In this year of No Good Answers, let’s pause for a moment to look at how City 6 colleges are attempting to navigate through the COVID-19 sports landscape.

Campus reopening plans are like snowflakes, no two quite the same.

Also, as Temple just found out, such plans could disappear upon touching.

Did we ever think we’d see a day where La Salle would pretty much have only its men’s and women’s basketball teams and international students on campus?

Crazy, you say? Is basketball really that important? Slow down. No good answers, right? Let’s argue La Salle came up with the least bad answer.

If the NCAA is still looking at playing hoops this semester, while putting off other winter sports until the new year, La Salle had little choice but to come up with a plan for its players. Drexel is doing something similar. The dorms are basically closed, but the hoops teams will be on campus.

“That really ended up being the heart of it,’' La Salle athletic director Brian Baptiste said of the NCAA’s still considering playing basketball this semester.”

You could also argue that basketball is important enough to La Salle as an institution that it will make every effort to play the sport. The Explorers teams have been back on campus for a week.

“So far, so good,’' Baptiste said, noting there had been no positive COVID results as of Friday morning. La Salle will follow NCAA guidelines, he said, where 25% to 50% of athletes and staff will be tested each week.

They’ve also arranged things so groups of four are in “training pods” and also living together, to attempt to alleviate any potential spread if there is a positive result. “We’ll sequence them into larger groups,’' Baptiste said.

La Salle athletic director Brian Baptiste (right) with the men's basketball coach Ashley Howard last year.
MICHAEL BRYANT / Staff Photographer
La Salle athletic director Brian Baptiste (right) with the men's basketball coach Ashley Howard last year.

Drexel, which starts later, operating on the academic quarters system, will start baseline COVID testing for men’s and women’s basketball players Sept. 8-11. Like La Salle, Drexel will have online courses.

Drexel is considering providing team training for all the fall sports from October through Thanksgiving, and then looking at preseason training starting in December for winter sports if the NCAA announces there is to be a championship season for those sports in 2021.

Drexel athletic director Eric Zillmer said in an email that it was probably appropriate that every school has a somewhat different approach to managing the pandemic.

“While some may point to the pursuit of a level playing field, I would ask everyone to keep in mind that we are in a global pandemic,’' Zillmer said.

Temple attempted to bring all students back to campus and hold classes in-person. That didn’t last, as positive COVID results exploded. Classes were switched to basically all online, with students given the option of getting a housing refund if they wanted to leave the dorms.

The American Athletic Conference is the only league with a City 6 participant that is attempting to play fall sports. But at Temple, workouts for fall sports were suspended for two weeks starting Aug. 31, with the exception of football, which is now up against a tight timeline trying to keep up with city health guidelines while preparing for an opener at Navy on Sept. 26. The Owls aren’t fully scrimmaging in normal fashion. This could be a problem.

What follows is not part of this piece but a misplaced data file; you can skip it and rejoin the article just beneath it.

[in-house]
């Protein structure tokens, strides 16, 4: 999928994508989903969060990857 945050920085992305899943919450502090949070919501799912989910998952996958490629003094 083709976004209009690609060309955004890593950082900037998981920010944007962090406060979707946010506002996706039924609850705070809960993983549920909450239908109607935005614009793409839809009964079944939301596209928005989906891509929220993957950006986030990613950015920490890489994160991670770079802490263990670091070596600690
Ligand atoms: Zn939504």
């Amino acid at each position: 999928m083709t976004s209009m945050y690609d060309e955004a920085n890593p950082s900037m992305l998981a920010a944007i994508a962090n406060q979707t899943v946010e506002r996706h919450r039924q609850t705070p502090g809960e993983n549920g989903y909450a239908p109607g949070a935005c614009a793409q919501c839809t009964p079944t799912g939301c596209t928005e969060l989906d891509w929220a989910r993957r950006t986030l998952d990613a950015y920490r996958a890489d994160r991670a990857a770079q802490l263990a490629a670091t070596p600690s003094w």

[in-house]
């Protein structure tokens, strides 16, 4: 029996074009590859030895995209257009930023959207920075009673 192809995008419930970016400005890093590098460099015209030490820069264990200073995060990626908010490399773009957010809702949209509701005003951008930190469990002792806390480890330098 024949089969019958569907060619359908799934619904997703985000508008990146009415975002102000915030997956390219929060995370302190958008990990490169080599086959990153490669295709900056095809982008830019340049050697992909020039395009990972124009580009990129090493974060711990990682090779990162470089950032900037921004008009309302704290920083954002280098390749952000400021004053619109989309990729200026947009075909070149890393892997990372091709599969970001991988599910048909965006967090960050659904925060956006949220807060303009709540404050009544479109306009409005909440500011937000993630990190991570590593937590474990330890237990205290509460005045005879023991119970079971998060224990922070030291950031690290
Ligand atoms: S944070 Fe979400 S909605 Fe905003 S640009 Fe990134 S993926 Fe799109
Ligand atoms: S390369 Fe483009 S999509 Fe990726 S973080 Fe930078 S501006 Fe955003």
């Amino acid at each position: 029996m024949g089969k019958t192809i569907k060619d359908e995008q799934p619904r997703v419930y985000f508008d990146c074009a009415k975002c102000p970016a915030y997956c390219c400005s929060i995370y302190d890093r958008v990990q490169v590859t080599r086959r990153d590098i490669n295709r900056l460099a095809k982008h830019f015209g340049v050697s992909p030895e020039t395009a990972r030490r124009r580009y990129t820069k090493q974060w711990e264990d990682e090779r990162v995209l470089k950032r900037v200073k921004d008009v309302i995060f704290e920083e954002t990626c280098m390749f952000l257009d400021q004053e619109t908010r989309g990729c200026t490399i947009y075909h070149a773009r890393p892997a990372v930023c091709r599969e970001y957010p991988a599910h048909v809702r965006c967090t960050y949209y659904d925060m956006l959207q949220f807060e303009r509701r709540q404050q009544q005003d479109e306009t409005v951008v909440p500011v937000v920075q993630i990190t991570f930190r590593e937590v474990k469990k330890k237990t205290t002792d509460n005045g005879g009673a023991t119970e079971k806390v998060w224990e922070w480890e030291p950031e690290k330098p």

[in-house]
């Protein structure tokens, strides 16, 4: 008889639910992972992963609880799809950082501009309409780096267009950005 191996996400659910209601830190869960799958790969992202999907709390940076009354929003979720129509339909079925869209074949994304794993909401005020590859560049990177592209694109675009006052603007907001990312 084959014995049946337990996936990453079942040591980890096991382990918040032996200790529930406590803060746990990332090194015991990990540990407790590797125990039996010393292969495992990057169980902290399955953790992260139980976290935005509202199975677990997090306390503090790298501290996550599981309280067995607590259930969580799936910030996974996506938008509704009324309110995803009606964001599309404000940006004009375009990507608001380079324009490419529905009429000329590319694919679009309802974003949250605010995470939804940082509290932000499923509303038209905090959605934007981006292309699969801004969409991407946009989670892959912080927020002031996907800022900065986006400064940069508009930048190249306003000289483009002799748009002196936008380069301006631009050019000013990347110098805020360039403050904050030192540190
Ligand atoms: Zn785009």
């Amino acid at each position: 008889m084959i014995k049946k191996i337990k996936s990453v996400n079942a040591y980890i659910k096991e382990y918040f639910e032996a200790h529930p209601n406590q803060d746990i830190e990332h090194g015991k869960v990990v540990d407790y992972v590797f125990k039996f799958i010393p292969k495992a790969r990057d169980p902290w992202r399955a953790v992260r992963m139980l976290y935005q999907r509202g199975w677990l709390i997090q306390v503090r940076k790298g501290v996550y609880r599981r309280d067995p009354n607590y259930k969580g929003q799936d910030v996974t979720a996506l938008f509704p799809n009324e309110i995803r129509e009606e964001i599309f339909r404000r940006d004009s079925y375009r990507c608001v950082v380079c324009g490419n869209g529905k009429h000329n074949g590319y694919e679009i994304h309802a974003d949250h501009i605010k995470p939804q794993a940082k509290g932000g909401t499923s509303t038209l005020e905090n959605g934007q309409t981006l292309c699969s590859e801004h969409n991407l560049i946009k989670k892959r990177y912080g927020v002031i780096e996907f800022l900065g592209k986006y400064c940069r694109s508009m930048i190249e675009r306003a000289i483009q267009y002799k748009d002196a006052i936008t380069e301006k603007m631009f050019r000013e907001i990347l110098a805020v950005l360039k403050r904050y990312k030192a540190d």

Football players outside Temple's practice facility last month.
ALEJANDRO A. ALVAREZ / Staff Photographer
Football players outside Temple's practice facility last month.

Penn is another school that changed on the fly, as the availability of quick testing results couldn’t be guaranteed. A plan to have students on campus was scrapped, classes going virtual, no teams allowed to practice right now.

Villanova and St. Joseph’s are more or less open for business, with students living on campus. Villanova has hybrid teaching, a combination of in-person and online. All the fall and winter sports teams have gone through physicals and testing and have begun small-group workouts.

At St. Joe’s, the class mix includes a full menu -- online, face-to-face, hybrid, hyflex.

Hyflex?

“A classroom that has technology [mics, cameras] so students can be simultaneously in-person and online,’' a school spokesperson said.

Which is different, we assume, from students being in class and also on their phones.

A handful of Hawk athletes have opted for a fully remote semester, but most are in the campus mix.

The wrinkles will continue. While the NCAA is expected to make decisions on starting dates for winter sports later this month, Temple is trying to offer some leeway for athletes to stay in the dorms until those decisions are announced. Say you’re on a partial scholarship for a winter sport, you’d like to know if you’re going to be at least practicing this semester as you’re deciding whether to stay in the dorm or not.

You want to argue that La Salle basketball players are getting special treatment, Baptiste points out that you can look at that from multiple angles, that there also is social responsibility attached.

“You can think about the pressure,’' Baptiste said. “You’re the one group -- you have to get it right.”

This isn’t necessarily an argument even about revenue-producing sports, since it remains an open question about whether there will be tangible revenue produced in 2020-21 in a league such as the Atlantic 10.

While these schools have to plan for all sorts of scenarios, one City 6 basketball coach pointed out that assuming anything about even the near future is difficult.

Again, the year of No Good Answers. At least none found so far.

This coach didn’t want to be quoted by name painting a doom and gloom scenario, but said, “I think it’s so premature to discuss this when the country just had another day of 1,000 deaths from COVID-19.”